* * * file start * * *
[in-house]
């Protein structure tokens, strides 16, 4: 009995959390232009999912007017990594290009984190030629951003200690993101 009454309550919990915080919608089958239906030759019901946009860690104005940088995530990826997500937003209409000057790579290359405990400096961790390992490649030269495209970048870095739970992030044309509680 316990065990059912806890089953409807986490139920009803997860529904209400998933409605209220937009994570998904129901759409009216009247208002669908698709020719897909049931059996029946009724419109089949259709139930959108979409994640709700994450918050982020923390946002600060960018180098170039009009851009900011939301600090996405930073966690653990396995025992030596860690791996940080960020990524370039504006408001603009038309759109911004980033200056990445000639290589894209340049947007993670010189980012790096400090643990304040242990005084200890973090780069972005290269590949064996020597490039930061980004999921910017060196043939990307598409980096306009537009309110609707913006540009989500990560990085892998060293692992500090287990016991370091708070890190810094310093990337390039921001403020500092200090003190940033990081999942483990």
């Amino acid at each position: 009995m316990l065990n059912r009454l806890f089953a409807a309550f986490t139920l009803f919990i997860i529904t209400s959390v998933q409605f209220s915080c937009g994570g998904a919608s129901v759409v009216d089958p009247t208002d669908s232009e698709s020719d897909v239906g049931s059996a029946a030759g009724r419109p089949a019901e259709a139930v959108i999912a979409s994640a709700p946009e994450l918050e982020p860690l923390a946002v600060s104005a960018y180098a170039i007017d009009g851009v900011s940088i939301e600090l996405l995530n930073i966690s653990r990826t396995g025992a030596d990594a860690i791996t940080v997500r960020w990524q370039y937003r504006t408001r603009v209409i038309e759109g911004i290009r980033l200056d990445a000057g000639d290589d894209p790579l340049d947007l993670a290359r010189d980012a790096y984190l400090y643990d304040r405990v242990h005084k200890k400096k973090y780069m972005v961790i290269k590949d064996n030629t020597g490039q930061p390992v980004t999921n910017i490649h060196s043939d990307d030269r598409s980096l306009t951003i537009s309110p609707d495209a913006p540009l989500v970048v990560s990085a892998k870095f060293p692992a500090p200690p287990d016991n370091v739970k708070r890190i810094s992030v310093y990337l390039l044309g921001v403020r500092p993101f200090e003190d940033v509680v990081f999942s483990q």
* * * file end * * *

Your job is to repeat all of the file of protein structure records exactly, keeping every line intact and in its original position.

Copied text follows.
[in-house]
């Protein structure tokens, strides 16, 4: 009995959390232009999912007017990594290009984190030629951003200690993101 009454309550919990915080919608089958239906030759019901946009860690104005940088995530990826997500937003209409000057790579290359405990400096961790390992490649030269495209970048870095739970992030044309509680 316990065990059912806890089953409807986490139920009803997860529904209400998933409605209220937009994570998904129901759409009216009247208002669908698709020719897909049931059996029946009724419109089949259709139930959108979409994640709700994450918050982020923390946002600060960018180098170039009009851009900011939301600090996405930073966690653990396995025992030596860690791996940080960020990524370039504006408001603009038309759109911004980033200056990445000639290589894209340049947007993670010189980012790096400090643990304040242990005084200890973090780069972005290269590949064996020597490039930061980004999921910017060196043939990307598409980096306009537009309110609707913006540009989500990560990085892998060293692992500090287990016991370091708070890190810094310093990337390039921001403020500092200090003190940033990081999942483990």
């Amino acid at each position: 009995m316990l065990n059912r009454l806890f089953a409807a309550f986490t139920l009803f919990i997860i529904t209400s959390v998933q409605f209220s915080c937009g994570g998904a919608s129901v759409v009216d089958p009247t208002d669908s232009e698709s020719d897909v239906g049931s059996a029946a030759g009724r419109p089949a019901e259709a139930v959108i999912a979409s994640a709700p946009e994450l918050e982020p860690l923390a946002v600060s104005a960018y180098a170039i007017d009009g851009v900011s940088i939301e600090l996405l995530n930073i966690s653990r990826t396995g025992a030596d990594a860690i791996t940080v997500r960020w990524q370039y937003r504006t408001r603009v209409i038309e759109g911004i290009r980033l200056d990445a000057g000639d290589d894209p790579l340049d947007l993670a290359r010189d980012a790096y984190l400090y643990d304040r405990v242990h005084k200890k400096k973090y780069m972005v961790i290269k590949d064996n030629t020597g490039q930061p390992v980004t999921n910017i490649h060196s043939d990307d030269r598409s980096l306009t951003i537009s309110p609707d495209a913006p540009l989500v970048v990560s990085a892998k870095f060293p692992a500090p200690p287990d016991n370091v739970k708070r890190i810094s992030v310093y990337l390039l044309g921001v403020r500092p993101f200090e003190d940033v509680v990081f999942s483990q």